Sweat the leeks in the butter until soft, about 10 minutes. Add lettuce and peas, turn to coat in butter and soften gently under a lid for 5 minutes-odd. Add the vegetable stock, bring to a boil then cover and simmer until the peas are tender – about 10 minutes. Blend, adding lovage leaves gingerly, tasting all the while. If, like me, you have a not-very-good hand blender it won’t do a great job and your soup will never attain the desired smoothness. I kept going to no avail, so eventually decided to sieve it. This produced a fine-flavoured thin soup and a mountain of debris – far too much to waste indeed, hence the bruschetta.
Bruschetta with pea and ricotta
leftovers from sieving pea soup
sufficient ricotta to lighten the leftovers to a spreadable consistency (2 tablespoons perhaps)
a grating of fresh lemon zest
several drops fresh lemon juice
small sprig fresh mint, chopped fine
a scattering of fresh chives, chopped fine
one small clove fresh garlic, any central green shoot removed
a couple of slices pain de campagne
a drizzle (YES – a drizzle) extra virgin olive oil, or, even better, lemon oil
Stir together the pea solids and ricotta, add the herbs to taste and season. Grill the bread on both sides, and once lightly toasted, rub the garlic clove over the surface, as when making Pa Amb Oli (minus the tomato, natch). Top with the pea and ricotta mixture, apply the drizzle of oil and sprinkle with the scatter of herbs. Serve the soup in small cups alongside the bruschetta.
ps – I can report that the soup tastes just as good, if not better, chilled the next day – perfect for the hot weather of late.
Somewhere between ratatouille and caponata lies the Spanish Pisto Manchego, (pedestrian translation: slow cooked summer vegetables) cooked without hurrying to a lambent jamminess, in contrast to the toothsome integrity of each separately sauteed vegetable in a Provençal ratatoille nicoise or the pickle-icious unctuousness of the small dice caponata.
I use Elizabeth Luard’s recipe from The Food of Spain and Portugal: a regional celebration. She notes:
The essential ingredients are the aubergine, the garlic and the olive oil – everything else is negotiable.
Who could resist a heavily discounted package of enoki mushrooms? And yet it comes with a dilemma: what to do with the contents…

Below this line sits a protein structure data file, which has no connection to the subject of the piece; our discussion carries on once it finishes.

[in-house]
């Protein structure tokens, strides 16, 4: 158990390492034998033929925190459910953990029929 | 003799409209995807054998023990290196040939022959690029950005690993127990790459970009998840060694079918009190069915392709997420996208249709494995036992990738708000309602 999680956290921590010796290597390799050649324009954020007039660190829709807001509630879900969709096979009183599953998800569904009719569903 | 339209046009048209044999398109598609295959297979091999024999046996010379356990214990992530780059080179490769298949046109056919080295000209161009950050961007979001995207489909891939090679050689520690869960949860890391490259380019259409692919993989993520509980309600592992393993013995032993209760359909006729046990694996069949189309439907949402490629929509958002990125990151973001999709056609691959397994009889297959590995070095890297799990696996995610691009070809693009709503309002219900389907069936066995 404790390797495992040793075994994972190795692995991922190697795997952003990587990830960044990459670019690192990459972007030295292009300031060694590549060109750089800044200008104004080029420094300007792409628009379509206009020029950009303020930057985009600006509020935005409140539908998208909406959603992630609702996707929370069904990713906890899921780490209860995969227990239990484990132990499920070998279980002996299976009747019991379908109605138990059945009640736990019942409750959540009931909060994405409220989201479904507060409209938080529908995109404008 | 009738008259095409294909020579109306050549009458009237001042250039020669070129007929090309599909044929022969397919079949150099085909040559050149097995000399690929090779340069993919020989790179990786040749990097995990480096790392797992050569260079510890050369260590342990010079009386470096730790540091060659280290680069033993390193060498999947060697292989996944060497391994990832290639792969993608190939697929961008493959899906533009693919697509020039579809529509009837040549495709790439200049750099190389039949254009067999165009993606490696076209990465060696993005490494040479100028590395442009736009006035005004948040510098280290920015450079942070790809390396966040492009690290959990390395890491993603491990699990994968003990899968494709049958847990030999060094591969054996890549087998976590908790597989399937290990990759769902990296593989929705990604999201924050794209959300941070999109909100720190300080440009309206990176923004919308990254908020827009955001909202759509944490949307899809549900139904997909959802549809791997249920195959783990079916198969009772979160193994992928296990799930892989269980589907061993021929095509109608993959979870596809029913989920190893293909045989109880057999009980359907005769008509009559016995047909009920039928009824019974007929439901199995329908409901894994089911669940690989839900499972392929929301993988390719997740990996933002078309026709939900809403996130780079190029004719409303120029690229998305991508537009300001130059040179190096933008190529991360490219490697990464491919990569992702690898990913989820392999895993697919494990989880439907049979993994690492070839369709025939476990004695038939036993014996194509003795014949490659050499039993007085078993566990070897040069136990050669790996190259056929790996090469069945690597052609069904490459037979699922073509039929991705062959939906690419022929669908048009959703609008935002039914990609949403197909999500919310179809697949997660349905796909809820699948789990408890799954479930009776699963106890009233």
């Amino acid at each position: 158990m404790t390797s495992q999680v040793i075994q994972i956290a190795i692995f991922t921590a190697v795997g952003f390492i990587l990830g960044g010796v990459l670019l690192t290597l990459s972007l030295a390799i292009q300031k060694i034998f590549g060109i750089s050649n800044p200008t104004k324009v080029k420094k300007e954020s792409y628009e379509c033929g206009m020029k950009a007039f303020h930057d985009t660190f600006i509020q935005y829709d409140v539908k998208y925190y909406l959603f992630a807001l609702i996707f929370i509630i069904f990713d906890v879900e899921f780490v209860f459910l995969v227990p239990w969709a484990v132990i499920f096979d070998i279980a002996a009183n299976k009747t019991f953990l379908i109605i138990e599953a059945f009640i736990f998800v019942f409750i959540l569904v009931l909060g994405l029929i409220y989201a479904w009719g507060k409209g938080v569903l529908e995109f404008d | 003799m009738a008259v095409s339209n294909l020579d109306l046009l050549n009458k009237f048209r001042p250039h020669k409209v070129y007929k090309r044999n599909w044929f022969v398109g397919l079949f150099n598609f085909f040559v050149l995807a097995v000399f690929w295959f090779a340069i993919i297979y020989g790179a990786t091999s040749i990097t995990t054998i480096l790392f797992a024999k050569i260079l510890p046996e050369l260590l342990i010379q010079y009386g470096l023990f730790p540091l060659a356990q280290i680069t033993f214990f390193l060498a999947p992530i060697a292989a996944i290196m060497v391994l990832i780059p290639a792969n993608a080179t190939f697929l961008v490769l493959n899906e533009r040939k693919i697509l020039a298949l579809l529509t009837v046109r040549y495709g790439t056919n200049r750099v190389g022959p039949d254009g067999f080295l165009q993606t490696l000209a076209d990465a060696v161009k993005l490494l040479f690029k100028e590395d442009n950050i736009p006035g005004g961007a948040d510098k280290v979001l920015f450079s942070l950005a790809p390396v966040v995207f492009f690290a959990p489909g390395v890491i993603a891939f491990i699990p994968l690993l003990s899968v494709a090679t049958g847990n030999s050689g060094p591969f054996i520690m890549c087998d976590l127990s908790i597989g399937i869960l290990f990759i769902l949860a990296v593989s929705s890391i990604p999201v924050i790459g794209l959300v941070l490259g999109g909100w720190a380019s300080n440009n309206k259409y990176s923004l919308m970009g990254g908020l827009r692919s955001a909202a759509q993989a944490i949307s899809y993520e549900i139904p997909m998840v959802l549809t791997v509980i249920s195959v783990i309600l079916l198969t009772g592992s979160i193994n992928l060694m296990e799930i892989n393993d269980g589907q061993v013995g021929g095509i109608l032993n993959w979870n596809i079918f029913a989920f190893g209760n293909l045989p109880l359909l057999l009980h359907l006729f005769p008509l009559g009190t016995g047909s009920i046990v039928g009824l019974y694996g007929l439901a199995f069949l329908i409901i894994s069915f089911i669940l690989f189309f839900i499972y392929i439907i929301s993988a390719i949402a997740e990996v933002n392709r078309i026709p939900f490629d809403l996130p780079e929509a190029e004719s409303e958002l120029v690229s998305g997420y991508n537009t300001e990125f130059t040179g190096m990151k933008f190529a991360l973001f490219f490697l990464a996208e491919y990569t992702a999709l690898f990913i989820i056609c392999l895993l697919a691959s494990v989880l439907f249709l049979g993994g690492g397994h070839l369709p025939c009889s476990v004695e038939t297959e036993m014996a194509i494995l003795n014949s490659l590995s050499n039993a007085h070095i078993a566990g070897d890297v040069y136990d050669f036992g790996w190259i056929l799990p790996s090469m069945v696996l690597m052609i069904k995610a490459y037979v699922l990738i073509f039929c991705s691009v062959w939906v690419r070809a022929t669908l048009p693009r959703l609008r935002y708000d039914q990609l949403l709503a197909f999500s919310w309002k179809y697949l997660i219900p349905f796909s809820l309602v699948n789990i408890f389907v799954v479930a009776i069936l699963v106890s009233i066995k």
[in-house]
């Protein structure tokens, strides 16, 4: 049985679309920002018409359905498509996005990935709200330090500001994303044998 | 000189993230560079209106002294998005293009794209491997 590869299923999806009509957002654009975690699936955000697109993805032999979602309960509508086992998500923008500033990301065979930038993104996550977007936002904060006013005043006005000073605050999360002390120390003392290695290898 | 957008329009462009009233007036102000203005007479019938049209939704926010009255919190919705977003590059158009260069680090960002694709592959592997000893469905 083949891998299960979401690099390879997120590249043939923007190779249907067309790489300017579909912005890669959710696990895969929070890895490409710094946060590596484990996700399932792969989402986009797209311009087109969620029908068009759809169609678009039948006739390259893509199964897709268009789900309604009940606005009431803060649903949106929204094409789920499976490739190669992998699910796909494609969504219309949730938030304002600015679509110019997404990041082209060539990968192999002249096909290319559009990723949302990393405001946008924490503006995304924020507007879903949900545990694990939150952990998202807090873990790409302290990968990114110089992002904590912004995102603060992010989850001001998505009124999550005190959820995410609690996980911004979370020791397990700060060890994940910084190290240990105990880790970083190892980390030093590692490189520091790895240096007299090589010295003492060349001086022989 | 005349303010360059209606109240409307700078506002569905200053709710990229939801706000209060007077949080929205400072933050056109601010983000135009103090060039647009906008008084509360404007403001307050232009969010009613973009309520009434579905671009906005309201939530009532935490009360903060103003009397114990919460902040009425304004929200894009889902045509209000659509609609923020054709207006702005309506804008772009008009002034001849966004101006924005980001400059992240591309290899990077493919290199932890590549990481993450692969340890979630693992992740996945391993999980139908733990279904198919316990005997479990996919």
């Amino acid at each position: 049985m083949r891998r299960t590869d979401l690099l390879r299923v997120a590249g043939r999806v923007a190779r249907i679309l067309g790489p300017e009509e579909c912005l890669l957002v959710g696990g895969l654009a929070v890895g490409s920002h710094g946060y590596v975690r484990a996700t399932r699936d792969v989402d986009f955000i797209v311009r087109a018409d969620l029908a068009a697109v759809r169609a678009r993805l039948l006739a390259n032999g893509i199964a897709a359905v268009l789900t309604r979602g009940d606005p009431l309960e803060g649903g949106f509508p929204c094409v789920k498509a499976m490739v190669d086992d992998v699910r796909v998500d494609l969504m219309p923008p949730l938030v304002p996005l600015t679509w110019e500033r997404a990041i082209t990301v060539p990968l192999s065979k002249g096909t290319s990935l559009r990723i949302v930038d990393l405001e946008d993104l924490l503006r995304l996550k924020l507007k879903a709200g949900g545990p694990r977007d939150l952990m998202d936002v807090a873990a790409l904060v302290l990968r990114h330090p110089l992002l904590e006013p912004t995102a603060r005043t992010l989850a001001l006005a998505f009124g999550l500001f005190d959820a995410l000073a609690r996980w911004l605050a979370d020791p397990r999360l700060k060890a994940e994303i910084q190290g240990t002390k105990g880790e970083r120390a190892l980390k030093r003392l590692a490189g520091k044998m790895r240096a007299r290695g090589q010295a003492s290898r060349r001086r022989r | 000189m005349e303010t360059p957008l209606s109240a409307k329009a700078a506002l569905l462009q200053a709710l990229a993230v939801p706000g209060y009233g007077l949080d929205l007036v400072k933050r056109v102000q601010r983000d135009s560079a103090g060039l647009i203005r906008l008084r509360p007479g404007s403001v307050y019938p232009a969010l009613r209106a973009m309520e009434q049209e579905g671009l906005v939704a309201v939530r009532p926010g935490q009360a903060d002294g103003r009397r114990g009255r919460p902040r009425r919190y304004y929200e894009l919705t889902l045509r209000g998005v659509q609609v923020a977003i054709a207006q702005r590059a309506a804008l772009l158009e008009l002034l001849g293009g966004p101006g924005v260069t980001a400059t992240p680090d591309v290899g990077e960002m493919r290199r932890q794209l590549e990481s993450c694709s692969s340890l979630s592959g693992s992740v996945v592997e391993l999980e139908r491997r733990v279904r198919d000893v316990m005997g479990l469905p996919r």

I don’t do stir-fry, which puts 90% of recipe suggestions out of the question, I don’t subscribe to that (largely north american) practice of throwing a number of costly ingredients together in a bowl and calling it a salad, and neither am I keen on mushrooms in their raw state; options diminishing by the nano-second. But I dislike wasting food more than anything: time to get my imagination into gear.
Inspiration wafted up from the pages of Lorenza’s Antipasti. This fab charity shop find delivers masses of recipes but also, and what I love most of all in any decent cookbook, interesting and informative introductions to its several sections: lots of text! It’s beautifully organised: Part I is a pair of essays, Types of Antipasti and The Antipasto Pantry, while Parts II and III are Finger Food and Fork Food respectively, both sub-divided, and Part IV is Preserves and Basics.
I used the method for rotolini – or involtini – and wrapped a few enoki with chives in half-slices of pancetta and baked them for about 15 minutes at Gas 4-ish (375F, 190C, moderate-to-hot) to crisp: simple, genius!
A delightful nibble, with the appearance – and texture even – of some strange sea-creature; a hitherto unknown species of squid, perhaps? Definitely to be repeated; this time I seasoned with nutmeg and ground Espelette pepper but next time, furthering the seafood idea, a sprinkle of dashi-no-moto and some shredded nori could be killer-delish: watch this space…
I’ll try anything twice but this time just the once will do fine. Porchetta is one of those authentic specialities of la cuisine niçoise I would have loved to love but it just aint gonna happen. We’d been gazing in awed fear and longing for far too long at the petrifying porcine carcasses in their glass coffins outside the charcuterie shops along rue Pairolière in Vieux Nice; now was the time to bite the bullet and actually buy a slice. Thank heavens Madame at Charcuterie Ghibaudo was kind enough to offer a demi-tranche as this stuff is not cheap at near-enough €20 a kilo. As it was, our package weighed a good 400g.
So we trotted off home, buying a baguette en route, to unwrap the porchetta and unravel its mystery:
Not a lot of mystery there, as it turns out: it’s everything that was originally in the piglet, chopped up and mixed together with a few herbs, garlic, a little seasoning, then stuffed right back in. And when I say everything I mean everything, that brilliant white circle at bottom centre of the slice is a piece of bone, the pale wiggly bits are intestine and the pinky-white chunks are hunks of fat. The T-zer and I felt like Jack Sprat and spouse trying to enjoy this curate’s egg: he quavers at the taste of offal, which I rather enjoy, while I tremble at the texture of anything too chewy. Not a hit chez nous, but you may find the idea delightful and, failing a trip to Nice to taste the real thing, here is a recipe (in French) for making your very own Porchetta Niçoise.
Not much going on here, just the fixings for a lazy afternoon at our home from home in Vieux Nice: what more could you need than a chilled bottle of Côtes de Provence rosé, a package of freshly sliced finocchiona (fennel salami), crunchy taralli with chili, baguette still-warm from its wood oven, a block of freshly churned butter and a wee pot of taramasalata, all picked up during the course of a leisurely shopping stroll around the old town streets? Well, I can tell you, a copy of Nice Matin to read on the balcony, that’s what.
Too bad we flew home before the volcano exploded…